Creating a New Road Map for Resolving the Israeli-Palestinian Conflict

The recent round of hostilities between Israel and Hamas (July 2014) has left the prospects for peace in tatters. It also put the idea of a two-state solution in a deep freeze. At present, it is hard to see the two parties – Israel and the Palestinian Authority (PA) – sitting together to negotiate peace. Things, however, may change if there is a different, more peace-oriented government in Jerusalem following the March 2015 elections.

The aim of this piece is to review the different options for the future of the Israeli-Palestinian conflict. These are: status quo, Palestinian autonomy, one-state solution, two-state solution, three-state solution, and confederations. I will argue for a piecemeal process leading to a two-state solution. Of all the options, this seems to be the most viable.

There are a few proposals on the table as to how to resolve the Israeli-Palestinian Conflict:

First Option: Decide Not to Decide: Maintaining the Status Quo

This option is the most appealing for leaderless people, for leaders who are risk-averse, who lack the ability to make bold moves towards peace. The problem, however, is that in reality there is no status quo. The status quo is interrupted time and again by both sides. It is interrupted by Israel which continues to expand its territory at the expense of the Palestinians, and it is broken time and again by Hamas and other Palestinian radical factions that are not willing to recognize Israel and its right to exist. They are intent upon destroying Israel no matter what, are willing to make significant sacrifices, and to wait for many years, even generations, to see their dream realized. With spoilers on both sides, the so-called status quo that exists more in parlance than in reality is likely to lead to another cycle of violence. It is only a matter of time before we will witness another war between Israel and Hamas in Gaza, which some elements within the West Bank may also join.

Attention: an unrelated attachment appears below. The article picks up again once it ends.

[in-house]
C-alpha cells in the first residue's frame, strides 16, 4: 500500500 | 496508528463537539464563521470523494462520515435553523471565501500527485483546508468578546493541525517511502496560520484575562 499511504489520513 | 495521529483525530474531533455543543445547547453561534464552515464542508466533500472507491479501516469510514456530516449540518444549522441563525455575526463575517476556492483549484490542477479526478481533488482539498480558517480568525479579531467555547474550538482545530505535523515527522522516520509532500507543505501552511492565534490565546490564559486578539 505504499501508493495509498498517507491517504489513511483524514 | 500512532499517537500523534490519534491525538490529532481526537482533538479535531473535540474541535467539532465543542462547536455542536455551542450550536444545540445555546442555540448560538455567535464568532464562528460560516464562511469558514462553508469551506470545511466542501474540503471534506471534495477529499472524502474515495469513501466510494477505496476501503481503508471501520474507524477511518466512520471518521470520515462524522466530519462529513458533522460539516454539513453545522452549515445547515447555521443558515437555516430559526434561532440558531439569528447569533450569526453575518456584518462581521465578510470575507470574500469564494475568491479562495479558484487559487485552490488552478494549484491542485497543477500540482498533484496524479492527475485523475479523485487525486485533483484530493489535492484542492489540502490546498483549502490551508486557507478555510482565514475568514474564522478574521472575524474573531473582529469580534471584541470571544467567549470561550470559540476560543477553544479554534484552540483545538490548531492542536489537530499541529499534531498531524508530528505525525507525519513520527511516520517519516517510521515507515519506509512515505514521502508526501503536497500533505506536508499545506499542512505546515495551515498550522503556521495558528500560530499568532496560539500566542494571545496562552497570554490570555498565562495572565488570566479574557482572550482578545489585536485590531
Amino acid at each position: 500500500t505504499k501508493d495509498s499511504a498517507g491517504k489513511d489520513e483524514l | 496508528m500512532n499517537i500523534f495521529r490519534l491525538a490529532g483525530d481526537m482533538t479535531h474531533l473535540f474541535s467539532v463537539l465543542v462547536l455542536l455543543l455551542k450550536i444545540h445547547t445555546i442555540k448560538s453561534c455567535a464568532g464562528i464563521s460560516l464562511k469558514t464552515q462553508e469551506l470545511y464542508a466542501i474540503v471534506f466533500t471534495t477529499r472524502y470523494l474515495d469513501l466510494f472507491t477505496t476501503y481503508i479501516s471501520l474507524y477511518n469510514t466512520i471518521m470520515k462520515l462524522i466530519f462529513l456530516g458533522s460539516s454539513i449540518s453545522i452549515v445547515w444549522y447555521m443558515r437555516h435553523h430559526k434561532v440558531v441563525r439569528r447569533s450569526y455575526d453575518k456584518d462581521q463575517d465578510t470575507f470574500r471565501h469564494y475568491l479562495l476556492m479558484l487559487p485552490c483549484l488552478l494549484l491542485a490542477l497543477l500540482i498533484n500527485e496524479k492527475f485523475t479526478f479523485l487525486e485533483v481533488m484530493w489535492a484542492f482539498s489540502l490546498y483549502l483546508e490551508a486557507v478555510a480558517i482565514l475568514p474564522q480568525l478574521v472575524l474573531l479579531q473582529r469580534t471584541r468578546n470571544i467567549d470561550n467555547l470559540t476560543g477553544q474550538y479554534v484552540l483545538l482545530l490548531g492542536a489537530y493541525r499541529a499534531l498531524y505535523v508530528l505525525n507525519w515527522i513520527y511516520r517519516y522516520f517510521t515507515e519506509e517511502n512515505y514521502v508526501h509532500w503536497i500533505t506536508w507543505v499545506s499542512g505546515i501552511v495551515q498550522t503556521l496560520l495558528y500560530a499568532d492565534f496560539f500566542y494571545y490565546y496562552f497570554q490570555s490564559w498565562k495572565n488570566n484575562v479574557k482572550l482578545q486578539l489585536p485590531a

Second Option: Palestinian Autonomy

Without saying this explicitly, the policy of the last Israeli government under Prime Minister Netanyahu was in line with Menachem Begin’s autonomy plan of 1977. Begin did not wish to see the establishment of a Palestinian state alongside Israel. He was willing to grant the Palestinians limited administrative rights and abilities. Although Prime Minister Netanyahu voiced his commitment to two-state solution, the most recent Israeli government acted in accordance with the 1970s Likud policies. There was a clear discrepancy between the verbal commitments and the action on the ground. Netanyahu expanded the West Bank settlements and the Israeli presence in East Jerusalem. Following the 1993 Oslo Accords, the West Bank was divided into three areas: area A includes the major Palestinian cities; area B includes some 440 Palestinian villages and their surrounding lands; while area C includes all the rest, some 60% of the West Bank (The Oslo Interim Agreement; Khouri 1998; Qurie 2008; Pundak 2013). Without explicitly saying this, the Israeli government has aimed to increase its presence in area C, effectively delineating only 40% of the West Bank for the Palestinian Authority, and granting the Palestinians the ability to govern their lives in areas A and B without recognizing their national rights and aspirations. Simply put, the struggle is over land. Israel has aimed to create facts (settlements) on the ground and to expand its territory at the expense of the Palestinians. The Palestinians would not have it. For them, their big sacrifice was made in 1948 when they were left with only 22% of the historic Palestine. To give up 60% of the 22% is a difficult pill to swallow. Israeli facts on the Palestinian land of the West Bank could be sustained either through consented solution, agreed by both sides, or through violence. As it is hard to envisage Palestinian consent to this sacrifice without ample compensation, this reality of Israeli expansion is likely to yield more violence and blood.